African Immigrants and African Americans: Community of Conflict Review

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Book Review – African Immigrants and African Americans: Community or Conflict

In 1957, the African Gold Coast, Ghana became an independent nation. A Graduate Student of Mass Institute of Technology’s Center for International Communication became interested in the way African-Americans felt about a newly independent African Nation and vice versa. That Student, Dr Eugene Walton surveyed African-American Elites in the greater Boston Area during that time and was impressed by the results. He would carry those feelings with him to Africa five years later to conclude his research there. Fifty years later his research, after surveying the children and grandchildren of those surveyed culminated into his publication of, African Immigrants and African Americans: Community or Conflict.

Dr Walton covered so much more than his original research in this book. African Immigrants and African Americans starts at the beginning of what Dr Walton calls a, ‘Forced Migration’, which we know as the African Slave trades. He then lays out the breaking in Period of the African American, what was to be done to, ‘De-Africanize’ the first arrivals to the new world for their new lives as Slaves.

African Immigrants and African Americans goes on to cover the effects of the ‘Cold War’ on the world, particularly Africans whose nations became independent one by one due to promoting a ‘FREE WORLD’ by Europe and the Americas against the Soviet Union.

In a comparison between the late 1950s – 60s answers to the surveys and the most recent answer; Dr Walton shows the wide gap that had developed over the 50-year span from the initial survey to the most recent. During the 50s and 60s after the initial emancipation of the African Nations, both groups viewed each other in a favorable way. 50 year later the African-American and the African are shown drifting apart. As John Williams, a Black Novelist put it in response to Thomas Echewa, a Nigerian Journalism student: “We have to face it. The Negor-African romance that began in 1957 when Ghana became free is over.”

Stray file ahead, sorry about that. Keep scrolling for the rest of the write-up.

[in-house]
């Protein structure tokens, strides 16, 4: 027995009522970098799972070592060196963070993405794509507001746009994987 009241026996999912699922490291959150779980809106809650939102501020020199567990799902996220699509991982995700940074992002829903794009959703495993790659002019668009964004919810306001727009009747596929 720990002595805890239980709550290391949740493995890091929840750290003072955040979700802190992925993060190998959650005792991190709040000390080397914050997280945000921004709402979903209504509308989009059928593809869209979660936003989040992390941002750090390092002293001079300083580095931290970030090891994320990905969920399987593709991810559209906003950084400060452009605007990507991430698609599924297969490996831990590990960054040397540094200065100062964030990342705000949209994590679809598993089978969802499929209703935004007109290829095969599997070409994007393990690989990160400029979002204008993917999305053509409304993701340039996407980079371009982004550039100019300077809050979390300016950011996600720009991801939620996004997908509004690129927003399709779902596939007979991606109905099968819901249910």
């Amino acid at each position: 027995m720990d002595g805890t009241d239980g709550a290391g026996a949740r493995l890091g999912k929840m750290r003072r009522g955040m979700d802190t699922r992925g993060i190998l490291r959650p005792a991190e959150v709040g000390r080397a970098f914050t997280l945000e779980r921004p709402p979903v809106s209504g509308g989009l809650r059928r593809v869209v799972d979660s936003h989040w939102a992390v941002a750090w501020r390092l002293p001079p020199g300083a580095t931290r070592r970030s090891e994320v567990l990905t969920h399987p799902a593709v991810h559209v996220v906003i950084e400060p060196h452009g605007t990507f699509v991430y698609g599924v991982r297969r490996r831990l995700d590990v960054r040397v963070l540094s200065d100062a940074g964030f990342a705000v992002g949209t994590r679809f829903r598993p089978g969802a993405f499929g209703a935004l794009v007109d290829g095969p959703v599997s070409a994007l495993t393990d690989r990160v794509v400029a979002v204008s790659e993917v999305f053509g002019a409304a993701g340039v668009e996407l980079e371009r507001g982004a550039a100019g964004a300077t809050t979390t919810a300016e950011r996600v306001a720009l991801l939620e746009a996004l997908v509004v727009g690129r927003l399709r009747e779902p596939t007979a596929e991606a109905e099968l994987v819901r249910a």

What I got from reading Dr Walton’s research is that the African-American community has been a resilient people, surviving the worst cases of adversity in the Western World. What I also got was that deep down; there is a definite need for the African and African-American community to communicate with one another. What I also got from reading this text is that this book belongs in the in the homes of every African-American, Caribbean American, basically the communities of the African Diaspora scattered in the western world.

Reading African Immigrants and African Americans: Community or Conflict will make you angry; it will make you feel the pain of our ancestors on both sides of the Ocean. But mostly it will inspire you to grow as you see what we have been through and what we have accomplished despite the oppressive forces.


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